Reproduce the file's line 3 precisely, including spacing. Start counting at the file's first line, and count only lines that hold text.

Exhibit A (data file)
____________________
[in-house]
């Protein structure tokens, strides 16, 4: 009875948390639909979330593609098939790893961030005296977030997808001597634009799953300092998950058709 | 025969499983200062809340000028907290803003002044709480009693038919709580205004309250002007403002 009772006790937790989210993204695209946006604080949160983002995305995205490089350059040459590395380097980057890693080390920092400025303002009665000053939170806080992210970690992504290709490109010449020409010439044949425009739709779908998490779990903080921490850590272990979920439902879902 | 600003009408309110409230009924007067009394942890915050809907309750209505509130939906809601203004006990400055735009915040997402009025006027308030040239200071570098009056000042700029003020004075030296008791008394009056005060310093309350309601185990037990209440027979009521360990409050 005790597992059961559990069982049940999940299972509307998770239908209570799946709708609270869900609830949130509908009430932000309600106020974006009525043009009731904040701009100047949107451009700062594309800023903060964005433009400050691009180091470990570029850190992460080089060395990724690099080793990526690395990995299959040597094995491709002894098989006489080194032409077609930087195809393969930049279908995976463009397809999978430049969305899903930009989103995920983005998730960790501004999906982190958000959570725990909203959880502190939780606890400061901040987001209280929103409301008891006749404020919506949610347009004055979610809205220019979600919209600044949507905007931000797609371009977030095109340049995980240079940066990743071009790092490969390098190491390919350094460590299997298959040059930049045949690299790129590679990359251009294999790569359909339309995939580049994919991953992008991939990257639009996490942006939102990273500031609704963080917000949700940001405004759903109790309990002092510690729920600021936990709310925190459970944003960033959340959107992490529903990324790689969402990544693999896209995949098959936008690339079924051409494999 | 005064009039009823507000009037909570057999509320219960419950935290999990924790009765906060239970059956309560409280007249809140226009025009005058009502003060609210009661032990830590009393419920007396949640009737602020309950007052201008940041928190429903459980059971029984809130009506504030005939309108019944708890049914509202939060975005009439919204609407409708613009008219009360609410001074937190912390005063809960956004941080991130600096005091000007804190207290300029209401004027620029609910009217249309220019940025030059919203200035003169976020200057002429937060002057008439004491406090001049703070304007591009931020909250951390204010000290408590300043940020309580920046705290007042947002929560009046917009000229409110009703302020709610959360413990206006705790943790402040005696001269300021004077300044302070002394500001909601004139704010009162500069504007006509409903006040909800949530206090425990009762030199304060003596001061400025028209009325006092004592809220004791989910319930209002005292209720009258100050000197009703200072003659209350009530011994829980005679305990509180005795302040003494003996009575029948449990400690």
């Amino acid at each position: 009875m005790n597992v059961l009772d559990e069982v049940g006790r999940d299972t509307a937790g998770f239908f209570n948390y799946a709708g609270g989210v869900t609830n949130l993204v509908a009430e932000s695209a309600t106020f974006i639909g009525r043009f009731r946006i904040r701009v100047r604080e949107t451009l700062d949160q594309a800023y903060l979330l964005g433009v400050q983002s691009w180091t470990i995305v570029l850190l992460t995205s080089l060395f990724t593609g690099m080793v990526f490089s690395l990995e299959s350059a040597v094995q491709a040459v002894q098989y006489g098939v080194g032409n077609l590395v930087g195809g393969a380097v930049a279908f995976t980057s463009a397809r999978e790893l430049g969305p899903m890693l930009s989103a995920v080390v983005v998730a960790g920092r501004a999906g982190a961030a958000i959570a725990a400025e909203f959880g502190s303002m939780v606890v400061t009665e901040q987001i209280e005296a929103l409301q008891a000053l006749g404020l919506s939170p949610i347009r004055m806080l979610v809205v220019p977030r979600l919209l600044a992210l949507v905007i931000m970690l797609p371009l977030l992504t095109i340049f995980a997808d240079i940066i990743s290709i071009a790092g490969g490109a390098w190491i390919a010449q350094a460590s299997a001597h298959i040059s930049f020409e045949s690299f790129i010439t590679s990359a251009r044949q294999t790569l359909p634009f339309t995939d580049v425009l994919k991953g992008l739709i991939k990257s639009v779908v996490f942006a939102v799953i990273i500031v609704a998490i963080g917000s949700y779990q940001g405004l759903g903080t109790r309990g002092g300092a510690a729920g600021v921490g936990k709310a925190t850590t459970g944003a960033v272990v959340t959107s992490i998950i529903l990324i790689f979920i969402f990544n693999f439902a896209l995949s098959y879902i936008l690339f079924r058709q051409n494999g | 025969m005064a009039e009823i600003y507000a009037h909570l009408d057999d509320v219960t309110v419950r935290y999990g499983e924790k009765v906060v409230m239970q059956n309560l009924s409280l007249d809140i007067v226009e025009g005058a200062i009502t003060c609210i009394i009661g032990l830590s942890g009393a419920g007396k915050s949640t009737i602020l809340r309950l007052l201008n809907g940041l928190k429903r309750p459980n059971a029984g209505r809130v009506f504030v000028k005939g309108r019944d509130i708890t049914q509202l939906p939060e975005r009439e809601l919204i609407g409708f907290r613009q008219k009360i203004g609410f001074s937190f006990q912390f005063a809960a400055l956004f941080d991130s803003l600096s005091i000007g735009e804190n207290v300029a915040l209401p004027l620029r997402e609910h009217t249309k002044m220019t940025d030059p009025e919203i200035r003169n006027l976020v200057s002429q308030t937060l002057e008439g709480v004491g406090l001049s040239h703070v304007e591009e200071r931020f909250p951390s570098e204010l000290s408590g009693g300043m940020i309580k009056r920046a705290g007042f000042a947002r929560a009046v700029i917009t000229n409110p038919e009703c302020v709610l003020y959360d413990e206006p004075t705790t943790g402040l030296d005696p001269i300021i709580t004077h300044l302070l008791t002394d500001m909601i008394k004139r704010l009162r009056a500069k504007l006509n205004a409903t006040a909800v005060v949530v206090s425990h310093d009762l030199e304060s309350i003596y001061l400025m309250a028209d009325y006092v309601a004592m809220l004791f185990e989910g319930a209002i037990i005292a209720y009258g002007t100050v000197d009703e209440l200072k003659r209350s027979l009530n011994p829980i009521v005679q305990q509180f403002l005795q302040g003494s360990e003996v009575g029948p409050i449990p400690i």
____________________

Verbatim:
């Amino acid at each position: 009875m005790n597992v059961l009772d559990e069982v049940g006790r999940d299972t509307a937790g998770f239908f209570n948390y799946a709708g609270g989210v869900t609830n949130l993204v509908a009430e932000s695209a309600t106020f974006i639909g009525r043009f009731r946006i904040r701009v100047r604080e949107t451009l700062d949160q594309a800023y903060l979330l964005g433009v400050q983002s691009w180091t470990i995305v570029l850190l992460t995205s080089l060395f990724t593609g690099m080793v990526f490089s690395l990995e299959s350059a040597v094995q491709a040459v002894q098989y006489g098939v080194g032409n077609l590395v930087g195809g393969a380097v930049a279908f995976t980057s463009a397809r999978e790893l430049g969305p899903m890693l930009s989103a995920v080390v983005v998730a960790g920092r501004a999906g982190a961030a958000i959570a725990a400025e909203f959880g502190s303002m939780v606890v400061t009665e901040q987001i209280e005296a929103l409301q008891a000053l006749g404020l919506s939170p949610i347009r004055m806080l979610v809205v220019p977030r979600l919209l600044a992210l949507v905007i931000m970690l797609p371009l977030l992504t095109i340049f995980a997808d240079i940066i990743s290709i071009a790092g490969g490109a390098w190491i390919a010449q350094a460590s299997a001597h298959i040059s930049f020409e045949s690299f790129i010439t590679s990359a251009r044949q294999t790569l359909p634009f339309t995939d580049v425009l994919k991953g992008l739709i991939k990257s639009v779908v996490f942006a939102v799953i990273i500031v609704a998490i963080g917000s949700y779990q940001g405004l759903g903080t109790r309990g002092g300092a510690a729920g600021v921490g936990k709310a925190t850590t459970g944003a960033v272990v959340t959107s992490i998950i529903l990324i790689f979920i969402f990544n693999f439902a896209l995949s098959y879902i936008l690339f079924r058709q051409n494999g | 025969m005064a009039e009823i600003y507000a009037h909570l009408d057999d509320v219960t309110v419950r935290y999990g499983e924790k009765v906060v409230m239970q059956n309560l009924s409280l007249d809140i007067v226009e025009g005058a200062i009502t003060c609210i009394i009661g032990l830590s942890g009393a419920g007396k915050s949640t009737i602020l809340r309950l007052l201008n809907g940041l928190k429903r309750p459980n059971a029984g209505r809130v009506f504030v000028k005939g309108r019944d509130i708890t049914q509202l939906p939060e975005r009439e809601l919204i609407g409708f907290r613009q008219k009360i203004g609410f001074s937190f006990q912390f005063a809960a400055l956004f941080d991130s803003l600096s005091i000007g735009e804190n207290v300029a915040l209401p004027l620029r997402e609910h009217t249309k002044m220019t940025d030059p009025e919203i200035r003169n006027l976020v200057s002429q308030t937060l002057e008439g709480v004491g406090l001049s040239h703070v304007e591009e200071r931020f909250p951390s570098e204010l000290s408590g009693g300043m940020i309580k009056r920046a705290g007042f000042a947002r929560a009046v700029i917009t000229n409110p038919e009703c302020v709610l003020y959360d413990e206006p004075t705790t943790g402040l030296d005696p001269i300021i709580t004077h300044l302070l008791t002394d500001m909601i008394k004139r704010l009162r009056a500069k504007l006509n205004a409903t006040a909800v005060v949530v206090s425990h310093d009762l030199e304060s309350i003596y001061l400025m309250a028209d009325y006092v309601a004592m809220l004791f185990e989910g319930a209002i037990i005292a209720y009258g002007t100050v000197d009703e209440l200072k003659r209350s027979l009530n011994p829980i009521v005679q305990q509180f403002l005795q302040g003494s360990e003996v009575g029948p409050i449990p400690i």